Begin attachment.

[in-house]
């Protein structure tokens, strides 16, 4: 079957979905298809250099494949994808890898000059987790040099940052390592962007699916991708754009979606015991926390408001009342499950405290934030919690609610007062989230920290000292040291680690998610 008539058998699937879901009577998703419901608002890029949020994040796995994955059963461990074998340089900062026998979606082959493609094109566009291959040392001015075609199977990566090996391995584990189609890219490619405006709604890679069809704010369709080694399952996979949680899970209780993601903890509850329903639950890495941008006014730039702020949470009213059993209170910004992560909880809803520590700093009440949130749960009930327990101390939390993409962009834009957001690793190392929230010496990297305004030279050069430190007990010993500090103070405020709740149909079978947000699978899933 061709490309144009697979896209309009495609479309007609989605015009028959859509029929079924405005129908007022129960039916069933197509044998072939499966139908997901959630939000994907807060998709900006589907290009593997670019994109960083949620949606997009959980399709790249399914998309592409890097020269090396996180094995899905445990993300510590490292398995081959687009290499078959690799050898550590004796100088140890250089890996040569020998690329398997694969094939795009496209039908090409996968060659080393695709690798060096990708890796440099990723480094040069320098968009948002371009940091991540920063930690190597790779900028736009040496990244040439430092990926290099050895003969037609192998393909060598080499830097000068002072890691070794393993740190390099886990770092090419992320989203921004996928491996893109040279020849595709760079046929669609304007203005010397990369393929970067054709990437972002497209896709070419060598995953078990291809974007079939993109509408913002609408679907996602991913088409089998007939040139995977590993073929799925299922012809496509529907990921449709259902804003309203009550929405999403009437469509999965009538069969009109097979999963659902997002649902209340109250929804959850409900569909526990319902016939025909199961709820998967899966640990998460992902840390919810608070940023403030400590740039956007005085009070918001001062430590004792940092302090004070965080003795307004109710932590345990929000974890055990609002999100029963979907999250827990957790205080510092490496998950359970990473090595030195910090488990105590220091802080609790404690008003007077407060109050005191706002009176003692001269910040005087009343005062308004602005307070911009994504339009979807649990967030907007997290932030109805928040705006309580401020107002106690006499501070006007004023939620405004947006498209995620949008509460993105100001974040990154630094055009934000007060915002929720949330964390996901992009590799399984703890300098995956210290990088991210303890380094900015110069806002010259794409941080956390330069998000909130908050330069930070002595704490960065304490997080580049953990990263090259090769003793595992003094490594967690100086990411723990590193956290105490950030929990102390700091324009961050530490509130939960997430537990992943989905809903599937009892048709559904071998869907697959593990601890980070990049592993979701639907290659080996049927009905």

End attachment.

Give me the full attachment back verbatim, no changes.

[in-house]
């Protein structure tokens, strides 16, 4: 079957979905298809250099494949994808890898000059987790040099940052390592962007699916991708754009979606015991926390408001009342499950405290934030919690609610007062989230920290000292040291680690998610 008539058998699937879901009577998703419901608002890029949020994040796995994955059963461990074998340089900062026998979606082959493609094109566009291959040392001015075609199977990566090996391995584990189609890219490619405006709604890679069809704010369709080694399952996979949680899970209780993601903890509850329903639950890495941008006014730039702020949470009213059993209170910004992560909880809803520590700093009440949130749960009930327990101390939390993409962009834009957001690793190392929230010496990297305004030279050069430190007990010993500090103070405020709740149909079978947000699978899933 061709490309144009697979896209309009495609479309007609989605015009028959859509029929079924405005129908007022129960039916069933197509044998072939499966139908997901959630939000994907807060998709900006589907290009593997670019994109960083949620949606997009959980399709790249399914998309592409890097020269090396996180094995899905445990993300510590490292398995081959687009290499078959690799050898550590004796100088140890250089890996040569020998690329398997694969094939795009496209039908090409996968060659080393695709690798060096990708890796440099990723480094040069320098968009948002371009940091991540920063930690190597790779900028736009040496990244040439430092990926290099050895003969037609192998393909060598080499830097000068002072890691070794393993740190390099886990770092090419992320989203921004996928491996893109040279020849595709760079046929669609304007203005010397990369393929970067054709990437972002497209896709070419060598995953078990291809974007079939993109509408913002609408679907996602991913088409089998007939040139995977590993073929799925299922012809496509529907990921449709259902804003309203009550929405999403009437469509999965009538069969009109097979999963659902997002649902209340109250929804959850409900569909526990319902016939025909199961709820998967899966640990998460992902840390919810608070940023403030400590740039956007005085009070918001001062430590004792940092302090004070965080003795307004109710932590345990929000974890055990609002999100029963979907999250827990957790205080510092490496998950359970990473090595030195910090488990105590220091802080609790404690008003007077407060109050005191706002009176003692001269910040005087009343005062308004602005307070911009994504339009979807649990967030907007997290932030109805928040705006309580401020107002106690006499501070006007004023939620405004947006498209995620949008509460993105100001974040990154630094055009934000007060915002929720949330964390996901992009590799399984703890300098995956210290990088991210303890380094900015110069806002010259794409941080956390330069998000909130908050330069930070002595704490960065304490997080580049953990990263090259090769003793595992003094490594967690100086990411723990590193956290105490950030929990102390700091324009961050530490509130939960997430537990992943989905809903599937009892048709559904071998869907697959593990601890980070990049592993979701639907290659080996049927009905």